Excel Roundup 20170504
There’s always something new and interesting to learn in Excel. In this month’s Excel roundup, you’ll find links to some of the best articles that I’ve read recently, and links to new and updated Excel resources. Learn Power BI, create an interactive chart, and many more tips.
- Learn about the pitfalls of Power Query, in this series of articles from Gil Raviv. He previously led the Power Query team at Microsoft, so he’s certainly well-qualified!
- If you want to learn more about Power BI, Ken Puls is writing a series of free Do It Yourself (DIY) BI ebooks. The first one has Excel tips for Power BI, and other books are coming soon.
- For more information, I’ve put together a Power BI Resources page on my website. There are links to helpful sites, and a couple of video playlists, to get you started. You can also download the resource list (in PDF format)
Pivot Tables and Excel Tables
- On his Let’s Excel blog, Don Tomoff shows how easy it is to format a pivot table with one click. He included one of my videos, so he must be very smart! ;-)
- Chandoo shows a problem with Excel Table formulas that refer to a cell in the row below. Have you run into that problem before? To fix it, I refer to the row above instead. (Level – Intermediate)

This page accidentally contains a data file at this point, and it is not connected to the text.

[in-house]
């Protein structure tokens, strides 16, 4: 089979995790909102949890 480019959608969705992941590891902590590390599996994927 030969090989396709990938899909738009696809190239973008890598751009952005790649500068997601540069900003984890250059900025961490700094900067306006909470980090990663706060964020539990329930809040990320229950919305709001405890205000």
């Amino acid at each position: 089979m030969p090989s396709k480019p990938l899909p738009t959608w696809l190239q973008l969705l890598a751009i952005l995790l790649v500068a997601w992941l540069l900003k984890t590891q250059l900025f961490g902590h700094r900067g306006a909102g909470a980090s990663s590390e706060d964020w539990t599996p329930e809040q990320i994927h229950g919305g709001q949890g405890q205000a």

- The Science Goddess explains how to build a backwards bar chart, with an example of where she would use one, and why.
- Ann K. Emery shows the steps for planning and building an Excel chart, from the sketching phase, to the completed chart. What works, and what doesn’t? There’s a video that shows the process too.
- On his Clearly and Simply blog, Robert Mundigl shows an amazing interactive Excel dashboard. Usually you have to click on something to run a macro, but Robert makes things happen on the selected chart, when you simply hover over a data point with the mouse.
- On his Engineering Excel blog, Charlie Young shows two quick ways to troubleshoot broken Excel formulas. He uses an engineering example, but the tips are useful for any formulas.
- On Daily Dose of Excel blog, Dick Kusleika posted a few questions that he used to test a job applicant’s Excel skills. On a similar topic, Nick Larsen has great advice on how developers can talk about themselves in interviews.
- Mike Girvin (ExcelIsFun) has a free two-hour video course, Excel for Accountants. It starts with some basics, and covers Pivot Tables, Power Query, functions, and more. Download the workbook to follow along, and go at your own pace. There is a list of topics, and times where they start in the video.
Excel Resources and Tools
- Andrew Engwirda has updated his Excel VBA tools, to add a few more features. It’s an amazing collection of tools, at a surprisingly low price.
- Alberto Ferrari and Marco Russo just published their new book – Analyzing Data with Microsoft Power BI and Power Pivot for Excel. Who is the book for? “If you are curious about what data modeling is and why it is a useful skill, then this is the book for you.”
- After all that heavy reading, take a break and read the weekly collection of Excel tweets, to see what people are saying about our favourite spreadsheet. For example, “I try to break Microsoft Excel at least once a day or I feel like I wasn’t working hard enough”